Acute kidney injury (AKI) can be a complication seen in patients with type 2 diabetes mellitus (T2DM) who are on glucose-lowering agents. Diabetic kidney disease is a major cause of chronic kidney disease, and the presence of diabetes is an independent risk factor for both AKI and poor clinical outcomes.
Sodium glucose co-transporter-2 (SGLT2) inhibitors, dipeptidyl peptidase-4 (DPP-4) inhibitors, and glucagon-like peptide-1 receptor agonists (GLP-1RAs) are new classes of glucose-lowering agents for treating T2DM. However, little is known about the comparative effects of these three glucose-lowering agents on AKI.
Network meta-analysis is a method that enables comparison of these three glucose-lowering agents in the same analysis. Thus, we applied a network meta-analysis to analyze data from 20 event-driven cardiovascular or kidney outcome randomized clinical trials. Of the 20 trials analyzed, 18 included patients with T2DM only, and two trials included patients with or without T2DM. Of the 18 trials, which included a total of 156,690 patients with T2DM receiving these glucose-lowering agents, 2051 AKI events occurred. Interestingly, patients taking SGLT2 inhibitors had a lower risk of AKI than those taking placebo by 24%, whereas both DPP-4 inhibitors and GLP-1RAs had no effect on risk of AKI.
Moreover, SGLT2 inhibitors were significantly associated with a lower risk of AKI than DPP-4 inhibitors (odds ratio [OR] = 0.68) and GLP-1RAs (OR = 0.79). Among the three glucose-lowering agents, SGLT2 inhibitors were the lowest risk for AKI. When we analyzed 20 trials involving patients with or without T2DM, the results remained similar. Therefore, these data suggest that SGLT2 inhibitors may protect against AKI. However, several limitations should be considered, including the various definitions of AKI used in the different trials and AKI not being reported as the primary outcome in the included trials.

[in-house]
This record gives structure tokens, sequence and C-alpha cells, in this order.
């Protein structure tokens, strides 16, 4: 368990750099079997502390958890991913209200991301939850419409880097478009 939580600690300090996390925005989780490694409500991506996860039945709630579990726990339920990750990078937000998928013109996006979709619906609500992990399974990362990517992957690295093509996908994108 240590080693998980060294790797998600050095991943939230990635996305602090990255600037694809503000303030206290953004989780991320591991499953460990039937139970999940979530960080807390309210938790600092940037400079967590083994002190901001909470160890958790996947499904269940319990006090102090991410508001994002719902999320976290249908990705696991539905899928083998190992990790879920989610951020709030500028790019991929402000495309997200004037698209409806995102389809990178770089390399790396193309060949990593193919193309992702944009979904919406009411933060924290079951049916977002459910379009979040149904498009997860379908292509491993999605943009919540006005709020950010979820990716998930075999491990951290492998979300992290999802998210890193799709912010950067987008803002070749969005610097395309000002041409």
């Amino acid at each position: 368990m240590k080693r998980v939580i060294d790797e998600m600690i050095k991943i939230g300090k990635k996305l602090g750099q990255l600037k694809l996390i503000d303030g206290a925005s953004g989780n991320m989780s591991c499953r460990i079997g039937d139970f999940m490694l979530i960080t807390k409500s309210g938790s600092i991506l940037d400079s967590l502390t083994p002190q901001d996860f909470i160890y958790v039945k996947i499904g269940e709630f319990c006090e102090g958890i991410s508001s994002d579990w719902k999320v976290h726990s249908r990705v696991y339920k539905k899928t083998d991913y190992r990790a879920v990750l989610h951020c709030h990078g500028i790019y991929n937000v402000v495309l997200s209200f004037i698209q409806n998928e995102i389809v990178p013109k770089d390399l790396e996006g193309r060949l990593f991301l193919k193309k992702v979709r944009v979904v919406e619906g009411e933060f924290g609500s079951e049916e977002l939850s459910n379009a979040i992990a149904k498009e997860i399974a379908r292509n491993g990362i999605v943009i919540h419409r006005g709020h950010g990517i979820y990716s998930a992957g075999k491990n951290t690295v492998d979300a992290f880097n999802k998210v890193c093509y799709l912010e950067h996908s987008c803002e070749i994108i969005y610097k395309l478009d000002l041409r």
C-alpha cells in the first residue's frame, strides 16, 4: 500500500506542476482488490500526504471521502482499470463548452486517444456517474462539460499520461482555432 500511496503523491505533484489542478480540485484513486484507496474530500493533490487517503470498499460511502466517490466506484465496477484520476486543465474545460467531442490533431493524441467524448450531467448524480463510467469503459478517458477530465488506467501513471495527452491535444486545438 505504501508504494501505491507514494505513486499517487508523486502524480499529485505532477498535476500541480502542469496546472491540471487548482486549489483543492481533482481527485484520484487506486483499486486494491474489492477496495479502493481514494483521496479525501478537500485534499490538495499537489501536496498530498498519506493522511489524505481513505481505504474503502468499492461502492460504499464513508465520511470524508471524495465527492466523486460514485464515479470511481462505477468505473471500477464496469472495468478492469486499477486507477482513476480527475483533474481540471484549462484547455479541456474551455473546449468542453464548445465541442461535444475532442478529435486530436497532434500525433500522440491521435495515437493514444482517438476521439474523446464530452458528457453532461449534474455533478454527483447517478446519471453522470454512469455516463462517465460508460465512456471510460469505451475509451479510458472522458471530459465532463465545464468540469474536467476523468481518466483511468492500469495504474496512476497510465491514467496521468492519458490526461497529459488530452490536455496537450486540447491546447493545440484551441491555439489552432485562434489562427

As SGLT2 inhibitors cause an acute drop in glomerular filtration rate, our finding of a protective effect for these agents is perhaps surprising and raises questions about the mechanism of AKI. The multifactorial nature of AKI means there are likely multiple mechanisms that lead to the protection against AKI seen with SGLT2 inhibitors. It is possible that the acute reduction in glomerular filtration rate seen with SGLT2 inhibitors appears to confer protection against AKI, potentially through reducing kidney oxygen demands further.
The results of this study suggest that SGLT2 inhibitors not only clearly prevent progressive loss of kidney function and kidney failure but also specifically reduce the risk of AKI.
For details on the study, check out our findings in the January 2021 issue of CJASN (1).
Zhao M, et al. Network meta-analysis of novel glucose-lowering drugs on risk of acute kidney injury. Clin J Am Soc Nephrol 2021; 16:70–78. doi: https://doi.org/10.2215/CJN.11220720